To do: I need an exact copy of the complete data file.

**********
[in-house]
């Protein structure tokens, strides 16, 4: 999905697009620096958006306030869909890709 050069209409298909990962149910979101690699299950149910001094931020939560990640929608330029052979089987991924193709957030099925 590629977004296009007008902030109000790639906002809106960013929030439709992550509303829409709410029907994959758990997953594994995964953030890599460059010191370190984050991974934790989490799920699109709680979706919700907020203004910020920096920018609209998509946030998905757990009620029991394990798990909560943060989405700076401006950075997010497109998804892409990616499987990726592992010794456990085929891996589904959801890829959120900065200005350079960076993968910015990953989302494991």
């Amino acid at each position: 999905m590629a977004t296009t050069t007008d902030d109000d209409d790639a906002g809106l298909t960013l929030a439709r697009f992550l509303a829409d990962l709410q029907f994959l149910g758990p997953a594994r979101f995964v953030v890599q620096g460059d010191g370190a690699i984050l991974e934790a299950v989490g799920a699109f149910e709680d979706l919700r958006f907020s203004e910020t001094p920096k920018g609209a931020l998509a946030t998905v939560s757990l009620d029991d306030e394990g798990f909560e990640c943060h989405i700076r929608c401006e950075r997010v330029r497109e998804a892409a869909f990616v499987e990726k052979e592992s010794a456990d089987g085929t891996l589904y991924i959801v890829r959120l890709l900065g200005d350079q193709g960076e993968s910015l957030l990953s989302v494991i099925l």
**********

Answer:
[in-house]
């Protein structure tokens, strides 16, 4: 999905697009620096958006306030869909890709 050069209409298909990962149910979101690699299950149910001094931020939560990640929608330029052979089987991924193709957030099925 590629977004296009007008902030109000790639906002809106960013929030439709992550509303829409709410029907994959758990997953594994995964953030890599460059010191370190984050991974934790989490799920699109709680979706919700907020203004910020920096920018609209998509946030998905757990009620029991394990798990909560943060989405700076401006950075997010497109998804892409990616499987990726592992010794456990085929891996589904959801890829959120900065200005350079960076993968910015990953989302494991």
């Amino acid at each position: 999905m590629a977004t296009t050069t007008d902030d109000d209409d790639a906002g809106l298909t960013l929030a439709r697009f992550l509303a829409d990962l709410q029907f994959l149910g758990p997953a594994r979101f995964v953030v890599q620096g460059d010191g370190a690699i984050l991974e934790a299950v989490g799920a699109f149910e709680d979706l919700r958006f907020s203004e910020t001094p920096k920018g609209a931020l998509a946030t998905v939560s757990l009620d029991d306030e394990g798990f909560e990640c943060h989405i700076r929608c401006e950075r997010v330029r497109e998804a892409a869909f990616v499987e990726k052979e592992s010794a456990d089987g085929t891996l589904y991924i959801v890829r959120l890709l900065g200005d350079q193709g960076e993968s910015l957030l990953s989302v494991i099925l």